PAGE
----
As humans, we love to share our stories. We share stories about our past, our current life situations and what we hope for our future. We identify with the stories and chapters of our lifetime - it’s how we make sense of our lives. It’s who we think we are. The stories about our past, especially our childhoods, can have a significant effect on how we show up in our current lives. The life experiences from our childhoods, both positive and negative, can influence our adult life perspectives, our self-worth and overall emotional, mental and spiritual health. Research has proven that negative, traumatic and stressful childhood experiences may have lifelong implications that can interfere with adult functioning. In fact, psychotherapists today are often more interested in asking their patients, "What happened to you?” Instead of “What’s wrong with you?” We recycle and re-traumatize ourselves with the negative feelings attached to our stories any time we share or remember our childhood events and experiences, whether it’s conscious or subconscious.
We have a choice of being empowered and learning from our past hurts, or continue to focus on the negative, blaming others and remaining in pain. So, are you someone who’s tired of dragging around your old childhood baggage? Do you find that when you tell stories about your childhood or just remember them in your mind, you replay a sad list of grievances that keep you burdened, disappointed and angry? Is the younger version of You interfering with your happiness? There’s good news! You are not stuck. While the facts or events of your childhood experiences cannot be changed, you can shift how you perceive them and release your pain. You can choose to unpack, rewrite and begin to heal any “childhood baggage” by re-creating new perspectives on how you share and interpret your personal story.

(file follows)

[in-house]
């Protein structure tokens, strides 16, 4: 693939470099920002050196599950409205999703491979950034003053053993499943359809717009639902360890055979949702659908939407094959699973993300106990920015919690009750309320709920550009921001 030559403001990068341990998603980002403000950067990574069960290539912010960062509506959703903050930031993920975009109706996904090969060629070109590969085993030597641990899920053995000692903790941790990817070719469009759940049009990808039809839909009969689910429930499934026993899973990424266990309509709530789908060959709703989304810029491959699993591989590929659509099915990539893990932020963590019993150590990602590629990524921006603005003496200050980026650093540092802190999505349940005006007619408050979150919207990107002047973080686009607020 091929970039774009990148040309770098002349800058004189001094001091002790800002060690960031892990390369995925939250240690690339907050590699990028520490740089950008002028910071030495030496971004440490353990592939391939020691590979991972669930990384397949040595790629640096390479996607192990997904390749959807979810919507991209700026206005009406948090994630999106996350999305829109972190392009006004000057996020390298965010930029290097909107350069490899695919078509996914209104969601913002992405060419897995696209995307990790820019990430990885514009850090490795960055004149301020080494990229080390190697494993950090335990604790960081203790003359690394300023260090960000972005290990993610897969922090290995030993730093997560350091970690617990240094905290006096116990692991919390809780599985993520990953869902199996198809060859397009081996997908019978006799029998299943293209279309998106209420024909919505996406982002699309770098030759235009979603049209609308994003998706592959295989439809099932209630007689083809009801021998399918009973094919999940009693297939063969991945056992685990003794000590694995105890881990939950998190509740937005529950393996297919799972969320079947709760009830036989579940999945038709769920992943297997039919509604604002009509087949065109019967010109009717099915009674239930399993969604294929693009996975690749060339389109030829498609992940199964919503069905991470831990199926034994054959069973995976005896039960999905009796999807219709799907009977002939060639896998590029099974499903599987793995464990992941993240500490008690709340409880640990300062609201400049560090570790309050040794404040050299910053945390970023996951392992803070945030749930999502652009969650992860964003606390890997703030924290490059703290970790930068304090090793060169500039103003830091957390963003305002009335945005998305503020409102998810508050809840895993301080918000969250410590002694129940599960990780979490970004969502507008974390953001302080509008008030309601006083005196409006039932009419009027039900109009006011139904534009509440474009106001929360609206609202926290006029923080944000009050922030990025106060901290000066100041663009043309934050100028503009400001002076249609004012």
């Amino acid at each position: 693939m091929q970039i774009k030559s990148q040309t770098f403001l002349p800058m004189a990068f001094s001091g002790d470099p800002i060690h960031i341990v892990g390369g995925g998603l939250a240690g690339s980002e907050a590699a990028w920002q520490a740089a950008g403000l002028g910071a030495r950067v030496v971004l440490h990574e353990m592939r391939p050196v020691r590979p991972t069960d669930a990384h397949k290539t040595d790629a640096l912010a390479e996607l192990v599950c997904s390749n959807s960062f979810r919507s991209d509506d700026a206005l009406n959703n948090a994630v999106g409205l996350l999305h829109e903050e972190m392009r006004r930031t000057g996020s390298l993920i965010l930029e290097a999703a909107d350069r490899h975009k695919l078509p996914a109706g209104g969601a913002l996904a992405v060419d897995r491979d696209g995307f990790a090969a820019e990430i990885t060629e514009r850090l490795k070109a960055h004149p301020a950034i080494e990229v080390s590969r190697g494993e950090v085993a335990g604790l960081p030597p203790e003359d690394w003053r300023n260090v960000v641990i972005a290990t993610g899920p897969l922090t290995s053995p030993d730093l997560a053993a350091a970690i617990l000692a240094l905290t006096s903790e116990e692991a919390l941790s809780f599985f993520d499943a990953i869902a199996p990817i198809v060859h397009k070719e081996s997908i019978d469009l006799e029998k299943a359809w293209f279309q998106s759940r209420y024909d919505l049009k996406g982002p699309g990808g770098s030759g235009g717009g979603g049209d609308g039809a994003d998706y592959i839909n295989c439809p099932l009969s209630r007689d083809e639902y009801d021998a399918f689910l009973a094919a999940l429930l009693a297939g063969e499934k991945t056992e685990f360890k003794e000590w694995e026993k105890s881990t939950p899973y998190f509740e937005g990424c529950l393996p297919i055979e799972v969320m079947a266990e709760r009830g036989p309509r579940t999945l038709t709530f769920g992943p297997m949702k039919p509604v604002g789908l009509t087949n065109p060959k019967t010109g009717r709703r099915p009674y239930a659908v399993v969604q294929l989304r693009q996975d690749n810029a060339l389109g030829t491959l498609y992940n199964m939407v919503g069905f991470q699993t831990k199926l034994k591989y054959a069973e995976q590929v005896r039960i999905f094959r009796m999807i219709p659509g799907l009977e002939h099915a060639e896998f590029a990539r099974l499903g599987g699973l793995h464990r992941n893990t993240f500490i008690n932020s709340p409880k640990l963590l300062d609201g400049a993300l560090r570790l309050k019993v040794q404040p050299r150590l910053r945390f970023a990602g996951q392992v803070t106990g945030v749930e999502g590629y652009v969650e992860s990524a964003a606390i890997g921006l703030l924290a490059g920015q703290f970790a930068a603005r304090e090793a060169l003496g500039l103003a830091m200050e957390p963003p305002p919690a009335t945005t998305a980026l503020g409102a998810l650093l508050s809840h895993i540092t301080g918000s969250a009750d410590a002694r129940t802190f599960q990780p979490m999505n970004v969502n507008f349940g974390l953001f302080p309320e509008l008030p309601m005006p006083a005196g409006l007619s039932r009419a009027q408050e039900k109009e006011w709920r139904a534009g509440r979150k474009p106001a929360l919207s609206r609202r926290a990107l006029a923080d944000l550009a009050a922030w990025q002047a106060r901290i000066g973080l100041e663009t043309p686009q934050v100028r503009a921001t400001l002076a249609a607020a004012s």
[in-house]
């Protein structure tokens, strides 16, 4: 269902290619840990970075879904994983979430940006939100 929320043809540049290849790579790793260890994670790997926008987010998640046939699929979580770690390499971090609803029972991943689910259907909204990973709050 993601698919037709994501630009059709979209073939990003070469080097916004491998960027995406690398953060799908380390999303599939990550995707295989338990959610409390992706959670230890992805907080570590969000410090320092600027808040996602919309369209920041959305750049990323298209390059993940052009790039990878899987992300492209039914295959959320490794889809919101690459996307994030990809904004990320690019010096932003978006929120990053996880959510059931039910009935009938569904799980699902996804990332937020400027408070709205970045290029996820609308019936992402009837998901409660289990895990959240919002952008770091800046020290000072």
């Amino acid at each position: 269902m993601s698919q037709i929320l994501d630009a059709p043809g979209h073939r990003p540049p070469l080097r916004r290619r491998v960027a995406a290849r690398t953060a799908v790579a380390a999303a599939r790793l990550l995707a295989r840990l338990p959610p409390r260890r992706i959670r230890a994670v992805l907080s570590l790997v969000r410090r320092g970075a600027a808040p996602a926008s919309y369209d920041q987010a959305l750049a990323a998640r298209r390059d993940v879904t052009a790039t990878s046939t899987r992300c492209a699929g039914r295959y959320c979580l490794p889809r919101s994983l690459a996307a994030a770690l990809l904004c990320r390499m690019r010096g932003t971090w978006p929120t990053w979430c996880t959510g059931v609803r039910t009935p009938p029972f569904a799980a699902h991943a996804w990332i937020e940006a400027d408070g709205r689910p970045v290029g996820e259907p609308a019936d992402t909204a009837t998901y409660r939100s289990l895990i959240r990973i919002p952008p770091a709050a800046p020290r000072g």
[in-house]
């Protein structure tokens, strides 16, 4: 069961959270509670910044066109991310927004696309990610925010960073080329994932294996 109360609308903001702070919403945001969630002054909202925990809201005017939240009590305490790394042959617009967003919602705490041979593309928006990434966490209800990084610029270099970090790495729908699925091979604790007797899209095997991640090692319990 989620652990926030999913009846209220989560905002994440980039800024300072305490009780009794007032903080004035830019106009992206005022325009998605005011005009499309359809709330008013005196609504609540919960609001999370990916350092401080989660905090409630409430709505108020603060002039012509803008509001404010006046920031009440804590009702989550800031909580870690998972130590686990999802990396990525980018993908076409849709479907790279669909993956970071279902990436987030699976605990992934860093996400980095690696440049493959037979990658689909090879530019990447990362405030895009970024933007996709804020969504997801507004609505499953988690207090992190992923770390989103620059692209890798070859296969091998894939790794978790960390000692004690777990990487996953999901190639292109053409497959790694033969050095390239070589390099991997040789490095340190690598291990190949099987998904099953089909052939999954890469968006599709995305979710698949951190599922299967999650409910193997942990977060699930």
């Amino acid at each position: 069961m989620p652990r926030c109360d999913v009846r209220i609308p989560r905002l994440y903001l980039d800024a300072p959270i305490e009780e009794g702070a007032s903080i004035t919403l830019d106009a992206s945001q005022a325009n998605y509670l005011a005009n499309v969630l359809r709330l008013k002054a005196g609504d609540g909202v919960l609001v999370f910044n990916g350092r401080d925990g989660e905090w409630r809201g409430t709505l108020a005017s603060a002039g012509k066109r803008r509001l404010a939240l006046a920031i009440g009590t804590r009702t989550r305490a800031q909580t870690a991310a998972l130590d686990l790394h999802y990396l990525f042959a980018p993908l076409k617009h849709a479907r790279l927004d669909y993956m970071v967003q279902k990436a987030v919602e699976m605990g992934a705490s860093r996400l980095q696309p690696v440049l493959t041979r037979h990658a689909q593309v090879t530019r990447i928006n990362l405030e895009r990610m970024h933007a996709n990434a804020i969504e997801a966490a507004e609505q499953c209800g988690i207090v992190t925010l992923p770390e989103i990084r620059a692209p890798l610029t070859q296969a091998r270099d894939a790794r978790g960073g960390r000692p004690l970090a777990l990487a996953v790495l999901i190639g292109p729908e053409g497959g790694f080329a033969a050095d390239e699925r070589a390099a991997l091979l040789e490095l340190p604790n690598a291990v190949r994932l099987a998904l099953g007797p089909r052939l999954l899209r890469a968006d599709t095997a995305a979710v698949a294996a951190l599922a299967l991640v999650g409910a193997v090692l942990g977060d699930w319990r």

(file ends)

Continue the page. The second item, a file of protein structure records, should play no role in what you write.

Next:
Start by following these 3 steps:
Leave behind the shoulds, the expectations, and the Hollywood Version of what your childhood was supposed to be like. All of us make assumptions on some level, about the experiences we thought we would have had with our parents and our families. We may have had specific expectations about the roles each family member was supposed to play. Maybe there was a TV family you fell in love with and craved for your own? This kind of thinking can lead to disappointment. Consider reframing the expectations you had of those in your childhood who you feel have hurt you. Soften your heart by shifting your perspective and believing that everyone did the best they could with what they had… (everyone’s “best” looks different….including yours).
The opportunities to heal by looking at the lessons you’ve learned from your childhood experiences that can empower you and expand your personal growth . How did it make you stronger? What did it teach you about acceptance, forgiveness and re-negotiation? Focus on what’s good in your life and what you are grateful for instead of what you think went wrong in the past. How can you help others because of your childhood ?
The past is over and the only thing you can change about it is your perspective. It’s all in the spin. Doing your best to make peace with your past childhood wounds allows you the ability to participate in the flow of life. It can help keep you engaged with the present and optimistic about your future.